Dhall: not quite it

8 August 2020

Last month I dove into Dhall after discovering it more than a year ago but never having the excuse to really get stuck into it. Last month I got two different opportunities, and used it for both: an autoinstall template for Ubuntu 20.04, and a Kubernetes config template for very similar containers that each needed a pod and a service just to vary one or two settings.

While Dhall is good at what it does, despite many rough edges, as I progressed I realised it’s really not what I want.

What Dhall does well

Types. Dhall is fully typed in the Haskell fashion, and every Dhall document is an expression, which contains types or values, or trees of types and trees of values. Dhall does structural typing, so two types A = { an: Integer } and B = { an: Integer } are actually the same type.

Safety. Dhall is strictly non-Turing-complete, and most notably is guaranteed to complete (no halting problem here). Functions have no side effects, and while input can be done from files, the environment, and remote URLs (!), output is only through whatever structure is left at the end.

Reproducibility. Dhall includes concepts and tools that can enforce the integrity of imports, and verify that one expression is equivalent to another, such that you can refactor how that expression is constructed and authoritatively assert that your refactor is correct.

Library. As an established project, there are libraries that are built up for various projects, such as for Kubernetes manifests, Terraform, GitHub actions, OpenSSL, Ansible… additionally, the built-in function and keyword set is very small, so everything is accessible, inspectable, etc.

Where I found it lacking

Errors. Good erroring is hard, I’ll acknowledge. Dhall erroring isn’t terrible… but it’s often obscure and mislaid me many times. Dhall often stops at the first error, which might be a consequence or a symptom of the actual mistake, and gaining that visiblity is hard.

Familiarity. and layperson-friendliness. Is basically zero. Dhall errors require familiarity with Dhall errors: they’re not very approachable unless you’re already familiar with them. Dhall itself is foreign at times, and some of its syntax quirks are downright baffling (in one pet peeve, it bills itself as whitespace insensitive, but what it really means is that as long as whitespace is in the right place, it doesn’t care what that whitespace is… but a(b c) is still different to a (b c), to hilariously-hard-to-debug effects.) While I can use Ruby, Rust, and advanced Bash in work projects, I would never use Dhall because it would add more barriers than it adds value.

Inconsistency. For a language with a tiny built-in library, it’s quite surprising. Everything in Dhall is an expression… except some things that look like expressions but aren’t (like the merge keyword). The whitespace thing. Imports get an optional argument for a checksum, something that nothing else can do (no optional or default arguments, though the record pattern approximates some of it). Some things are keywords, some things are symbols, and some things are nothing at all, with little rhyme or reason. It makes hard to develop intuition.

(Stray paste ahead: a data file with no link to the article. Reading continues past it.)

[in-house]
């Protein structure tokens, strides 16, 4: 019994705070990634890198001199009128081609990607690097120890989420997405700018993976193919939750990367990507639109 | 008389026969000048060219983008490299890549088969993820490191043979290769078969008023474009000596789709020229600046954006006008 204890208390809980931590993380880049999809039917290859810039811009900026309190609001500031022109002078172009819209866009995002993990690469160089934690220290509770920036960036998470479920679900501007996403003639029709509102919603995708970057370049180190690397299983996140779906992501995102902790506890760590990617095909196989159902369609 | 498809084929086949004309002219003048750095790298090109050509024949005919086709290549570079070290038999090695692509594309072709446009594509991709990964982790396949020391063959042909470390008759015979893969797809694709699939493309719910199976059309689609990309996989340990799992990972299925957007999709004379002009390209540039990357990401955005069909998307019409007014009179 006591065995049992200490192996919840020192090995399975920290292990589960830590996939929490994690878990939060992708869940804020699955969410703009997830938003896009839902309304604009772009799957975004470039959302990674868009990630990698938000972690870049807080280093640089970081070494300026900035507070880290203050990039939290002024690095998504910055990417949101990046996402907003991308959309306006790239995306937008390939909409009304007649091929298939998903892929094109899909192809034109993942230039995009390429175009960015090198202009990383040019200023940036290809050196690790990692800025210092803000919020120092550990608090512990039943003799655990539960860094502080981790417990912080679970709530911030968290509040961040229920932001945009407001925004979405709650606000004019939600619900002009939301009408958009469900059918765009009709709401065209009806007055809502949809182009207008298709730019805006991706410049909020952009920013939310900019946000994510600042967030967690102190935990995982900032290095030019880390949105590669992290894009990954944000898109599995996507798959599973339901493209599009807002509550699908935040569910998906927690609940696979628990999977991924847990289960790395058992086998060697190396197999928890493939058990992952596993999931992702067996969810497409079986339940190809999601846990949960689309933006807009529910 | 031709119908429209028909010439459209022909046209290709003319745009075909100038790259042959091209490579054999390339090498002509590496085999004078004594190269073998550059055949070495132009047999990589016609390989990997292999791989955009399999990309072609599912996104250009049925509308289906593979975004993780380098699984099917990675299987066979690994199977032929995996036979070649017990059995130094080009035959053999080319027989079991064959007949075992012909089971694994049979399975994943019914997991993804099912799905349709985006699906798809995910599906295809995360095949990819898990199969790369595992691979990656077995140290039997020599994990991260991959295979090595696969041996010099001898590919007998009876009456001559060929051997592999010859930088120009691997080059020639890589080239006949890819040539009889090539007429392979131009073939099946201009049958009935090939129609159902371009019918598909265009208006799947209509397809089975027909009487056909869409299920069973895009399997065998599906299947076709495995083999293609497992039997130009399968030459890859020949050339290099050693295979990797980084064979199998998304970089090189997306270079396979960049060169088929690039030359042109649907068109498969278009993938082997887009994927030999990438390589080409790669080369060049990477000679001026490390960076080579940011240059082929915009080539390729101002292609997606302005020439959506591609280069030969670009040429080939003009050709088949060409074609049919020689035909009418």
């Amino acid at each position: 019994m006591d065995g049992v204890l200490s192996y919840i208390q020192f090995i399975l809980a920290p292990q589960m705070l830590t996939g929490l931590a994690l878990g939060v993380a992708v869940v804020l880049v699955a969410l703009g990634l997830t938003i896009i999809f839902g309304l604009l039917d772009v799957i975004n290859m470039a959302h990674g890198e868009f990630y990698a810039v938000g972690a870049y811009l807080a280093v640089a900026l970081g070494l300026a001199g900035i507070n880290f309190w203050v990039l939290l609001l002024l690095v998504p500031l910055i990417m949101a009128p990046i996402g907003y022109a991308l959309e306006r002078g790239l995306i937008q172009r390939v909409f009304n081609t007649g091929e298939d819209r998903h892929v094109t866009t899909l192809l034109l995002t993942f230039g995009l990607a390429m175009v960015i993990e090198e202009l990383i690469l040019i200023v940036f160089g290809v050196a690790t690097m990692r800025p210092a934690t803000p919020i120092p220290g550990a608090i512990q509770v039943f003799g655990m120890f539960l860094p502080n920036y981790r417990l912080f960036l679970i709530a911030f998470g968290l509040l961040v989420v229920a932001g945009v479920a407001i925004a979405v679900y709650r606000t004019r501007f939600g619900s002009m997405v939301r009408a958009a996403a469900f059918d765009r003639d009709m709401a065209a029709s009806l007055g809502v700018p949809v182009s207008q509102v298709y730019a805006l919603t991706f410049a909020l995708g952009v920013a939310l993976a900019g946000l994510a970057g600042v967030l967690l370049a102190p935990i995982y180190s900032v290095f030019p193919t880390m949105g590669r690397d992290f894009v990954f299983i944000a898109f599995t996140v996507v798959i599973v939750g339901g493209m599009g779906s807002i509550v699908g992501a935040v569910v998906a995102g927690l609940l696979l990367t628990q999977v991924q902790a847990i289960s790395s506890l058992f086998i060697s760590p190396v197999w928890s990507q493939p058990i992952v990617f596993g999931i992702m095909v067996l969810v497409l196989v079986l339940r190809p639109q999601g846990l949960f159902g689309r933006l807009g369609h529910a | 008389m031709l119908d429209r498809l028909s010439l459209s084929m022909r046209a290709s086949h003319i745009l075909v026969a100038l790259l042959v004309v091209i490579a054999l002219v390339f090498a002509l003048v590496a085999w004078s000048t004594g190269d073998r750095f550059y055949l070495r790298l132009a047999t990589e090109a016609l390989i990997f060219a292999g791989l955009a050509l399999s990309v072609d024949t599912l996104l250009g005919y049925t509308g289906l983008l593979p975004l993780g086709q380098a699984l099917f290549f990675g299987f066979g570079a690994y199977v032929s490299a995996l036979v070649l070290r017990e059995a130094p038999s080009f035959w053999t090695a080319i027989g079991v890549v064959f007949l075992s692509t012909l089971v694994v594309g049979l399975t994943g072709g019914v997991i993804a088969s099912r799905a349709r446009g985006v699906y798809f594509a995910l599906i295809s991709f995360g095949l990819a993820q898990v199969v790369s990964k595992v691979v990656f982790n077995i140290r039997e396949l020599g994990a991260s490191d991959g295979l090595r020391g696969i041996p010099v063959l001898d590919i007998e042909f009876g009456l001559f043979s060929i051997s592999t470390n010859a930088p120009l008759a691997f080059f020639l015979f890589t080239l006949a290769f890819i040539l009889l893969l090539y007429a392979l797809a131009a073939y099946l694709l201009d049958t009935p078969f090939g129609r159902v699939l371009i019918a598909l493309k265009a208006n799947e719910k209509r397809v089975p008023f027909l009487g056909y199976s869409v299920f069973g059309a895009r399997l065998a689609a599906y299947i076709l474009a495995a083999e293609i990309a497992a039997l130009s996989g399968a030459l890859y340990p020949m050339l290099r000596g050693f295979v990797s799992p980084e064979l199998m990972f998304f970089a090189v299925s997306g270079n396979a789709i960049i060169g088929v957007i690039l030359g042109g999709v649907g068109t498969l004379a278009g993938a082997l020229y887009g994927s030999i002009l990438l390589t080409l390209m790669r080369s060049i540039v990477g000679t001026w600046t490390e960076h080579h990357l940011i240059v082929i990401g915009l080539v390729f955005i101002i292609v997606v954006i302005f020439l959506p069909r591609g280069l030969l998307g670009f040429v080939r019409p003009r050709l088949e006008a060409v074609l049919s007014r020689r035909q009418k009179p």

Information loss. There’s a bug open for at least three years where the formatting tools of Dhall will silently erase all comments except those at the top of a file. Dhall is bad at respecting ordering. This is surprising for a configuration tool: while the consuming application might not care, order can be very important for humans. Some tools may even interpret ordering, for example overriding earlier identical keys in a JSON map, or keeping the first one, and re-ordering may actually change meaning.

Inference. Because Dhall does structural typing with named and anonymous members, and because it has no generics, there’s many situations where it knows the type of something, but will refuse to compile unless you explicit it, which can be very repetitive and/or require refactorings to put a name on a previously-anonymous type.

Inheritance or extensibility. While I like the lack of class-based inheritance in programming languages like Rust and instead embrace the wrapping and trait and composition types concepts, configuration is a different space. It’s not uncommon for a configuration schema to have a general shape for a stanza that is specialised in many different variants, and representing that in Dhall is painful, repetitive, or both.

Translation. Somewhat related or an alternative to the above. Dhall makes it easy to create type-friendly structures, but offers little to translate those structures back into what the actual consumer expects. This ranges from key/value translation, where a Dhall-idiomatic spelling would be StorageKind but the configuration requires storage-kind, to flattening, where you could express a structure as a Action<Specifics> where Action has a type and id, and Specifics is an enum/union for AddPartition or WriteFilesystem but the required structure has type and ids and all specific properties on the same level, to different translations for different outputs.

Postel’s Law. Or robustness principle. The one that goes “Be conservative in what you do, be liberal in what you accept from others.” Dhall is conservative in what it does, certainly, and also very strict in what it accepts. This would not be so much a problem if the tooling/erroring was better: JSON can also be said to be strict on the input, and tooling exists that will point to where the error is quite precisely; YAML can be said to be quite lax, and may silently do the wrong thing. Dhall, however, doesn’t improve one way or the other.